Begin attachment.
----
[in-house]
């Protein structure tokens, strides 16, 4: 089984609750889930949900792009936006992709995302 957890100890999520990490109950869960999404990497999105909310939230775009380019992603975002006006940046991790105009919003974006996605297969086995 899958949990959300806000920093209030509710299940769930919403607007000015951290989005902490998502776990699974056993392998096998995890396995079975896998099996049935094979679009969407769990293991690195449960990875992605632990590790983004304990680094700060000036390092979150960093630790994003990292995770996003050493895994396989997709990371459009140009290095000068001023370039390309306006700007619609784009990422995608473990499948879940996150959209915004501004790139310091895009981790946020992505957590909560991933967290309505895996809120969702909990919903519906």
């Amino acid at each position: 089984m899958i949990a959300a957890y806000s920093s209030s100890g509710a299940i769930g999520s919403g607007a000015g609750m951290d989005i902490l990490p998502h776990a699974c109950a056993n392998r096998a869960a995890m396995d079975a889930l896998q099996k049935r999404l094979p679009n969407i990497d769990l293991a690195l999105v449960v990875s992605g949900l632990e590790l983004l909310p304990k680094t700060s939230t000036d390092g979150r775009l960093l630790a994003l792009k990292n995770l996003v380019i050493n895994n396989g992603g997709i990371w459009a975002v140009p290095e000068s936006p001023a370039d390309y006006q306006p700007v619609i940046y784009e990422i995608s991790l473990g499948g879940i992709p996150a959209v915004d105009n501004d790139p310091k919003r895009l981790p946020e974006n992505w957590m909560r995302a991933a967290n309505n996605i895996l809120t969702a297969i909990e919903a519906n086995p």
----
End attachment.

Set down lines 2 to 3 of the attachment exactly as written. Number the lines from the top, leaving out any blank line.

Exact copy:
């Protein structure tokens, strides 16, 4: 089984609750889930949900792009936006992709995302 957890100890999520990490109950869960999404990497999105909310939230775009380019992603975002006006940046991790105009919003974006996605297969086995 899958949990959300806000920093209030509710299940769930919403607007000015951290989005902490998502776990699974056993392998096998995890396995079975896998099996049935094979679009969407769990293991690195449960990875992605632990590790983004304990680094700060000036390092979150960093630790994003990292995770996003050493895994396989997709990371459009140009290095000068001023370039390309306006700007619609784009990422995608473990499948879940996150959209915004501004790139310091895009981790946020992505957590909560991933967290309505895996809120969702909990919903519906």
């Amino acid at each position: 089984m899958i949990a959300a957890y806000s920093s209030s100890g509710a299940i769930g999520s919403g607007a000015g609750m951290d989005i902490l990490p998502h776990a699974c109950a056993n392998r096998a869960a995890m396995d079975a889930l896998q099996k049935r999404l094979p679009n969407i990497d769990l293991a690195l999105v449960v990875s992605g949900l632990e590790l983004l909310p304990k680094t700060s939230t000036d390092g979150r775009l960093l630790a994003l792009k990292n995770l996003v380019i050493n895994n396989g992603g997709i990371w459009a975002v140009p290095e000068s936006p001023a370039d390309y006006q306006p700007v619609i940046y784009e990422i995608s991790l473990g499948g879940i992709p996150a959209v915004d105009n501004d790139p310091k919003r895009l981790p946020e974006n992505w957590m909560r995302a991933a967290n309505n996605i895996l809120t969702a297969i909990e919903a519906n086995p």